Buffer solutions resist changes in pH because they contain weak acid-base conjugates that neutralize H+ and OH- ions. Buffer solutions consist of weak acids or bases and the salt of that acid or base. Selection of an appropriate buffer system depends on the pH range for buffering. Most biological reactions occur at a pH range of 6 to 8. Phosphate buffers buffer over the pH range of 6.5 to 7.5. Carboxylic acid buffers are useful from pH 3 to 6. Borate buffers function from pH 8.5 to 10. Amino acid buffers such as glycine and histidine perform over a diversity of pH ranges. Tris buffer is one of the most commonly used buffer systems in biology labs. Calculations for a Tris buffer solution will be used in the following example, but the methodology applies to any buffer solution.
- Distilled water
- Base powder or crystal
- Hydrochloric acid (HCl)
- Graduated cylinder
- Volumetric flask
- Magnetic stir bar
- Stirring Hot plate
- pH meter with probe
To save time when preparing a buffer solution, you can use premade buffer concentrates at the required pH and dilute for desired molarity and volume.
Prepare buffer solution at the same temperature it will be used to avoid significant pH changes.
Avoid time consuming pH adjustments, titrate only after diluting to the desired concentration. Dissolving in too small a volume will lead to repeated titrations.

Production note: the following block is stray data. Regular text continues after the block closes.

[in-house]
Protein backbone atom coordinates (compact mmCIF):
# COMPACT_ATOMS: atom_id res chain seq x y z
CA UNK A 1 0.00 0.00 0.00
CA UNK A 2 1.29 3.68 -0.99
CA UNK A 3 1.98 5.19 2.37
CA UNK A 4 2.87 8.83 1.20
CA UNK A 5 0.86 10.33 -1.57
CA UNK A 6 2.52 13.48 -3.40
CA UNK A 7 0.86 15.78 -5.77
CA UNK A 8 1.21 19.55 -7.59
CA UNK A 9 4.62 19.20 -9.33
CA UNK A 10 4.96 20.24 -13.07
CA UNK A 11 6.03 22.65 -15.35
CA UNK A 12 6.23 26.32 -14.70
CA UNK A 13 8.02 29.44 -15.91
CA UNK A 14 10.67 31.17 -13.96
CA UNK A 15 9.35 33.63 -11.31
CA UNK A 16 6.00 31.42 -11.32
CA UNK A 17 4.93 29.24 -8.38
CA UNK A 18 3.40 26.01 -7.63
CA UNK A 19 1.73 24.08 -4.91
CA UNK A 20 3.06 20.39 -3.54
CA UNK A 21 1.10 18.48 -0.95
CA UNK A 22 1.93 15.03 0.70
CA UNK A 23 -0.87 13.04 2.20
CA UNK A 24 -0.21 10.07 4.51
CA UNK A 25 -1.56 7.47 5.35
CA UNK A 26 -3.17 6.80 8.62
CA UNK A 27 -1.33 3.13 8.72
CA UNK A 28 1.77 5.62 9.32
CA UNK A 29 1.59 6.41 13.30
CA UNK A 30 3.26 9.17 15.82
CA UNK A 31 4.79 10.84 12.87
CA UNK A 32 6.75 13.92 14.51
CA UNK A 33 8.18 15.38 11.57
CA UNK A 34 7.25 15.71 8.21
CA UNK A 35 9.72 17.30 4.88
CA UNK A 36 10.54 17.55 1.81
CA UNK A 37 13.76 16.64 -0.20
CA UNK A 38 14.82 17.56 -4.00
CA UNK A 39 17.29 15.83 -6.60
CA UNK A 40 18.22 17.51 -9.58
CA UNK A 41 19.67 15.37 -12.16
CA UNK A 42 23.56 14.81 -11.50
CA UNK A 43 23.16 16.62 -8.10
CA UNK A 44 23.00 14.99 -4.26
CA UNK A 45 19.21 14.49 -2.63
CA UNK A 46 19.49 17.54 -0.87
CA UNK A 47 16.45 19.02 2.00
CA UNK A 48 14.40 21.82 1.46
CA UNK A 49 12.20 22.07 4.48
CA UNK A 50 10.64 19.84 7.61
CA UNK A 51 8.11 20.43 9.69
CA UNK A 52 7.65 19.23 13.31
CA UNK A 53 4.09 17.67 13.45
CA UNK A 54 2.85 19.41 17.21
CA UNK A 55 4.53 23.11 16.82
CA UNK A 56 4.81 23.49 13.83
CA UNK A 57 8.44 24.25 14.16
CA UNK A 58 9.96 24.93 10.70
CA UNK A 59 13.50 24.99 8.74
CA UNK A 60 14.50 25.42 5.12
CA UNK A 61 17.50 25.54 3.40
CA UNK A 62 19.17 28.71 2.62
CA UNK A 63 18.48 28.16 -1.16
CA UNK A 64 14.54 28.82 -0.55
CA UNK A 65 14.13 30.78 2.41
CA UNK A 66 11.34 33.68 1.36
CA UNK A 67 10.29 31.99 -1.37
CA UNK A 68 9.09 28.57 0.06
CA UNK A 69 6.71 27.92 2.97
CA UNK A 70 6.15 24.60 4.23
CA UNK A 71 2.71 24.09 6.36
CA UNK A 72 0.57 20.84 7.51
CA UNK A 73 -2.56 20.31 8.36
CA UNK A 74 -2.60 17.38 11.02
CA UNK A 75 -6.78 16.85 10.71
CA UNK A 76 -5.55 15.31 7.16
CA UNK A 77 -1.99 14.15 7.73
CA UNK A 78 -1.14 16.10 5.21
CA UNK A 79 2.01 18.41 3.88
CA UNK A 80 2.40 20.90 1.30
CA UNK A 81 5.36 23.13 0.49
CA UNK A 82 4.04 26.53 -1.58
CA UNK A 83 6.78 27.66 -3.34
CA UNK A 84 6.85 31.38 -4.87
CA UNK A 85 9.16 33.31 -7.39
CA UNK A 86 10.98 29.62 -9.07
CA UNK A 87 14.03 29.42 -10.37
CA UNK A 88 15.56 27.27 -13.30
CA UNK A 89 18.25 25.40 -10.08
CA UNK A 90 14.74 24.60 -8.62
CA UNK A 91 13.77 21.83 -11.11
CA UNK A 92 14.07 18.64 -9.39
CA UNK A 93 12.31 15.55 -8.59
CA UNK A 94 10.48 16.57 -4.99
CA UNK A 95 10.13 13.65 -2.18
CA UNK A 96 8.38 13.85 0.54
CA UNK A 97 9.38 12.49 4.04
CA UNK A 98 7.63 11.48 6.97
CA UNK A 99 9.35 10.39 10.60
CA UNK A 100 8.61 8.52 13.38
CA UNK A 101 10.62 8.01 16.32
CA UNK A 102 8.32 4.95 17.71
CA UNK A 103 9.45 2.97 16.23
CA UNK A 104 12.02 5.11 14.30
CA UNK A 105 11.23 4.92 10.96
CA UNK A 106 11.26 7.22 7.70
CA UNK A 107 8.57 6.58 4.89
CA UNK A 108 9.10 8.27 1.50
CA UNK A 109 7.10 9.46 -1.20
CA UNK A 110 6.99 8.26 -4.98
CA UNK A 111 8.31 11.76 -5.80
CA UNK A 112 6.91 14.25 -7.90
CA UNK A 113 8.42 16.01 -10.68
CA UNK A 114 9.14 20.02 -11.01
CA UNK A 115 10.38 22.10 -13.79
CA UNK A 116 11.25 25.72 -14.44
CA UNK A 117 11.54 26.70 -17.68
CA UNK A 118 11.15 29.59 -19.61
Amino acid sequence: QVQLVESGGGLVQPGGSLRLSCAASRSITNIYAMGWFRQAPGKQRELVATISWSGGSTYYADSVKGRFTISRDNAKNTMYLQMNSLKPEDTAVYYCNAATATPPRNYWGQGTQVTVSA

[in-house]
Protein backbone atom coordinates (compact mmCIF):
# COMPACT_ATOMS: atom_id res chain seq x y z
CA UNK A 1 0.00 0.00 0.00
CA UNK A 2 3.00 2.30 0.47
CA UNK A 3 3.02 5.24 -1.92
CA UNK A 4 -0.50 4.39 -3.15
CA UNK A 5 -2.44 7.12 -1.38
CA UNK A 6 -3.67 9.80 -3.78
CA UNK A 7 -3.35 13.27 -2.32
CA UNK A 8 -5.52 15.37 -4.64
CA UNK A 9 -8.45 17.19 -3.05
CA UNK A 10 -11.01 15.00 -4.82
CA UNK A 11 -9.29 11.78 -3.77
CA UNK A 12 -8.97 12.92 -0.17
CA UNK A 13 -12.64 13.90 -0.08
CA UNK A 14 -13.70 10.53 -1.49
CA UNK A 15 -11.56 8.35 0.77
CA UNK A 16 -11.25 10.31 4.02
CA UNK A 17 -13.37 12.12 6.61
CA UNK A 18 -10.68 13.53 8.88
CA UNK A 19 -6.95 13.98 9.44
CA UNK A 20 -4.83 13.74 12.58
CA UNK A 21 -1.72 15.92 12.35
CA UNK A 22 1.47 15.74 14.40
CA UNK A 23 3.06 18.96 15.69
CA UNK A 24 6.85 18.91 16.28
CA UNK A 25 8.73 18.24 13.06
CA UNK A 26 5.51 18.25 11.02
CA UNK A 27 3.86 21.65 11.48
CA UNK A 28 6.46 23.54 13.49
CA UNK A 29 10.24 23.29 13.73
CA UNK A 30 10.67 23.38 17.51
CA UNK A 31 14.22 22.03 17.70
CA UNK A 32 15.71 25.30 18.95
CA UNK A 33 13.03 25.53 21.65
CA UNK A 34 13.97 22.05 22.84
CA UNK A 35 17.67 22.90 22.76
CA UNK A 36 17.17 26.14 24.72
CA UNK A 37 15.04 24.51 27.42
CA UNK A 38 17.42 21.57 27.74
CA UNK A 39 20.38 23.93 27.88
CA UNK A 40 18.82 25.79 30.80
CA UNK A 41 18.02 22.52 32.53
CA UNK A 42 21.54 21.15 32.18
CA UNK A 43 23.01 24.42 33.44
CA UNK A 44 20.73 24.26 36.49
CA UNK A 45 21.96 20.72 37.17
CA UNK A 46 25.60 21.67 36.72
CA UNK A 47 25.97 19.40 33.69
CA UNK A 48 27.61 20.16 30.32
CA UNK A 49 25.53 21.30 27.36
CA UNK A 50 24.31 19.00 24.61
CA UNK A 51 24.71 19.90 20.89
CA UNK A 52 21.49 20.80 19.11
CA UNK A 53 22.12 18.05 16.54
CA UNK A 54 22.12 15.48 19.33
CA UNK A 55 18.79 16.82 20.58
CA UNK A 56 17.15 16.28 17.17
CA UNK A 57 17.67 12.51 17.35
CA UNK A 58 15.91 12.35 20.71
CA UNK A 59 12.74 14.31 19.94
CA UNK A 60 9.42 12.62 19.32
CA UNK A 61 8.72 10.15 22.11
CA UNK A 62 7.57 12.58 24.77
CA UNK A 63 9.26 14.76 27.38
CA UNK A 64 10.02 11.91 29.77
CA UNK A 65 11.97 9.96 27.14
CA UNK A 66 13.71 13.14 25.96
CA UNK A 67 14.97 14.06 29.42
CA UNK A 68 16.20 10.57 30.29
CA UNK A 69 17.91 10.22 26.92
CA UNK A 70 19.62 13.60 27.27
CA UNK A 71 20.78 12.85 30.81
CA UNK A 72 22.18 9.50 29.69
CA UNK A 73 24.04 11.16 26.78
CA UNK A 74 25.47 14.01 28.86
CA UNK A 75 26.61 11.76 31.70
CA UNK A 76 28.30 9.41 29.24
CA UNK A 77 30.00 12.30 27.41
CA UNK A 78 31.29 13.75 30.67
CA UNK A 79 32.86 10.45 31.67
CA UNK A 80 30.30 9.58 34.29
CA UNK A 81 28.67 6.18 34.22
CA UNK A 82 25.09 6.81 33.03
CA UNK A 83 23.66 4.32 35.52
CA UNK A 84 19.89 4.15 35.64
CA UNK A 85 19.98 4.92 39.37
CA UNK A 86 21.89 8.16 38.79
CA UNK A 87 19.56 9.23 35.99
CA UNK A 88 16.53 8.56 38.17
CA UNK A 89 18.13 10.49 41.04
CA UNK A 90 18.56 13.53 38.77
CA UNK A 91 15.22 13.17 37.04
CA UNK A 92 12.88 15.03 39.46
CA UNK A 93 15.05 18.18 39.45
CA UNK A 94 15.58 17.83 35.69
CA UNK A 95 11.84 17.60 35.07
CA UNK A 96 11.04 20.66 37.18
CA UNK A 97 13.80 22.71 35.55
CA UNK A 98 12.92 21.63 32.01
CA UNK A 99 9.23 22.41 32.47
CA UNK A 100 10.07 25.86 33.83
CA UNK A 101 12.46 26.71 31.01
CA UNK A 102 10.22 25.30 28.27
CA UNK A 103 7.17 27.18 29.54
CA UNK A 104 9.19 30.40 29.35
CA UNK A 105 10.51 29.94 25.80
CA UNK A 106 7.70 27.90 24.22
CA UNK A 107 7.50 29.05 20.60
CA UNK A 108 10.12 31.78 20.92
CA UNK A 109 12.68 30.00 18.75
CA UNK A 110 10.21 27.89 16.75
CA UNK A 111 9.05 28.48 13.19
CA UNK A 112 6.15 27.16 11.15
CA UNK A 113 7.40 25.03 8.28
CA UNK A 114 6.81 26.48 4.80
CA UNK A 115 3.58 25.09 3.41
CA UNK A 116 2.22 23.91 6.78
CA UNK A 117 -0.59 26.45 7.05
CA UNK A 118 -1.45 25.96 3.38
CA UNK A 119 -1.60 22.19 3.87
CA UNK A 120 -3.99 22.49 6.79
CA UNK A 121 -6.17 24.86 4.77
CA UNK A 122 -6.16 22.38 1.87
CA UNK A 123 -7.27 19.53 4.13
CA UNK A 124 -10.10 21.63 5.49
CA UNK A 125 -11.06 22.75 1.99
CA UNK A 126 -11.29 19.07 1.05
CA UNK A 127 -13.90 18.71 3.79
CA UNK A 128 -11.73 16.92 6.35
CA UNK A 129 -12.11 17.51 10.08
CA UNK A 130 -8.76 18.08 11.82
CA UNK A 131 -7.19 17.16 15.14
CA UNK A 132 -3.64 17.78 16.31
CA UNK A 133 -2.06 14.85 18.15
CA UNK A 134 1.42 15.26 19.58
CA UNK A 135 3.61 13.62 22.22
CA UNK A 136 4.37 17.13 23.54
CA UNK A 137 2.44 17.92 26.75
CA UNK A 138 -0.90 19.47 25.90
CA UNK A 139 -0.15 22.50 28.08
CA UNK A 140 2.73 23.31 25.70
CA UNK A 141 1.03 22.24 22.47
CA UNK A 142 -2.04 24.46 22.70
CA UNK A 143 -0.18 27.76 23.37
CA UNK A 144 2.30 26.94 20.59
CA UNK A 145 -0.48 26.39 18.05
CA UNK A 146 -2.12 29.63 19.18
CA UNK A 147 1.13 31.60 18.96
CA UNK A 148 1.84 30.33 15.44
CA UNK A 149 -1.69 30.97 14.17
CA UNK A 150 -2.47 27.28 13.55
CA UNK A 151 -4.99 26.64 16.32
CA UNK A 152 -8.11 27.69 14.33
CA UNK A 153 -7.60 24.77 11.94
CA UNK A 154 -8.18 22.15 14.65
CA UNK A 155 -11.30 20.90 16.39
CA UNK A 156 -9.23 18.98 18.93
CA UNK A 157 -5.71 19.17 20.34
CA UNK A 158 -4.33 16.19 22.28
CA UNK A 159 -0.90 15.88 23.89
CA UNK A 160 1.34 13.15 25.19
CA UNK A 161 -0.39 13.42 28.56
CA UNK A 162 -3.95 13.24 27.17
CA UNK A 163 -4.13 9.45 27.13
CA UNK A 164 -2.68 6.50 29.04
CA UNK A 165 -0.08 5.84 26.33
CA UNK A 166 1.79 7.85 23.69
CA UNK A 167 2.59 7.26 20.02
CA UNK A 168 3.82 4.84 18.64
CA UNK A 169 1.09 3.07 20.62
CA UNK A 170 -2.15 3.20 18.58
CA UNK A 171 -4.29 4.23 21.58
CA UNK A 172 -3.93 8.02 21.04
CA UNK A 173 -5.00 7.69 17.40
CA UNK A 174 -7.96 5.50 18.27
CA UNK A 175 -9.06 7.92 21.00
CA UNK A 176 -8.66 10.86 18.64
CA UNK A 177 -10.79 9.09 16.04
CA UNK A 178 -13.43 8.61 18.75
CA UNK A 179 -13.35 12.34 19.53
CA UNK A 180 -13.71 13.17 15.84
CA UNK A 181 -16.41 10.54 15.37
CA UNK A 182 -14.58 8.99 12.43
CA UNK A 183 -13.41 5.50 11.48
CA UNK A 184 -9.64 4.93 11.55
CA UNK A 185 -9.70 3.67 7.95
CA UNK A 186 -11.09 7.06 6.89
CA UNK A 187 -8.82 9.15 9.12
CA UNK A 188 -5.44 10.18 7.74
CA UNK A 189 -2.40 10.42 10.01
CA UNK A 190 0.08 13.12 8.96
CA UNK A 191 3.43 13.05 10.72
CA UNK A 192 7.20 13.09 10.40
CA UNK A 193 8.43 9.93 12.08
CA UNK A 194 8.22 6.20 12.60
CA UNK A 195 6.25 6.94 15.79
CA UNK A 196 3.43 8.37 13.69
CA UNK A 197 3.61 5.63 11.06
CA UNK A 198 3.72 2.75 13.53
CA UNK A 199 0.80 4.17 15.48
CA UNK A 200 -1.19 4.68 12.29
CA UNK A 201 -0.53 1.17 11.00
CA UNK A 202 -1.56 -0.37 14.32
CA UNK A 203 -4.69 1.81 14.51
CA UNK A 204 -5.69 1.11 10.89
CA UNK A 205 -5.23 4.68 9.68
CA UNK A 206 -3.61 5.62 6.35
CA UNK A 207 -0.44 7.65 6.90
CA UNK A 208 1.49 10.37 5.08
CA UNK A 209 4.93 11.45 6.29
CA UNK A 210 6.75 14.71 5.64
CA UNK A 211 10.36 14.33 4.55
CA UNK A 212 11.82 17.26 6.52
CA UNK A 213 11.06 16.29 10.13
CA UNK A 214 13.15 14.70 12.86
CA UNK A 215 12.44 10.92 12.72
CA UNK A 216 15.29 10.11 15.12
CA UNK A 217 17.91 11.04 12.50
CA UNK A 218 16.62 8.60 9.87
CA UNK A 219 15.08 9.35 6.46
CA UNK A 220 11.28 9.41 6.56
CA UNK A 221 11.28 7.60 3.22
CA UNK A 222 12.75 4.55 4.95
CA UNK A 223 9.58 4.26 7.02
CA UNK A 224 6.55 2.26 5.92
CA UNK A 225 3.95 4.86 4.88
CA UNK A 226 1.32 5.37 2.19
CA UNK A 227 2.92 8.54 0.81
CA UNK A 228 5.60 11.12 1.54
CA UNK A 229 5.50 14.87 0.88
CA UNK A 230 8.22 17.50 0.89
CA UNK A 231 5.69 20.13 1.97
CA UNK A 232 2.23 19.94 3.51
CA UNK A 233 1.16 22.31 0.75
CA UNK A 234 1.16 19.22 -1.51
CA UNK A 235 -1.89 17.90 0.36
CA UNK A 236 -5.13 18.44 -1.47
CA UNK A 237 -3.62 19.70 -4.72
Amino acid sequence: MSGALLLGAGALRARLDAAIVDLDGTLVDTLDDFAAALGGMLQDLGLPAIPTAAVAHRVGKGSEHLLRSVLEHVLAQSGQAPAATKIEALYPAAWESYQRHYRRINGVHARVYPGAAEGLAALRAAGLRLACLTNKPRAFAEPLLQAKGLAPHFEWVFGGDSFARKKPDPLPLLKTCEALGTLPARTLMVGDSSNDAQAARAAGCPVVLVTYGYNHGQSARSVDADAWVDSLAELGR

Exercise caution when handling acids and bases.
Wear protective goggles.
Use the product of the final solution molarity and volume to determine moles of base required. For example, if 2 liters of a 0.1 M solution of Tris buffer is needed, then the number of moles of Tris required is:
0.1 moles/liter x 2 liters = 0.2 moles Tris base
Calculate the mass of buffer required by multiplying the number of moles needed by the molecular weight of the base. For example, the mass of 0.2 moles of Tris base equals:
0.2 moles Tris x 121.1 g/mole Tris = 24.22 g Tris
Measure the appropriate mass of base on a scale.
Dissolve the base in distilled water using a magnetic stir bar and stirring hot plate. Dissolve it in a volume of water only slightly less than the final solution volume (950 to 975 mL for every liter of final solution). The pH of Tris buffer changes with concentration and needs readjustment if too small an initial volume is used. It is also best to prepare the buffer at the same temperature it will be used during the assay or experiment as Tris has large temperature dependant changes in pH.
Titrate the aqueous Tris solution with 1 M hydrochloric acid using a pH meter.
Bring the solution to final volume with distilled water in a volumetric flask.
Things You'll Need
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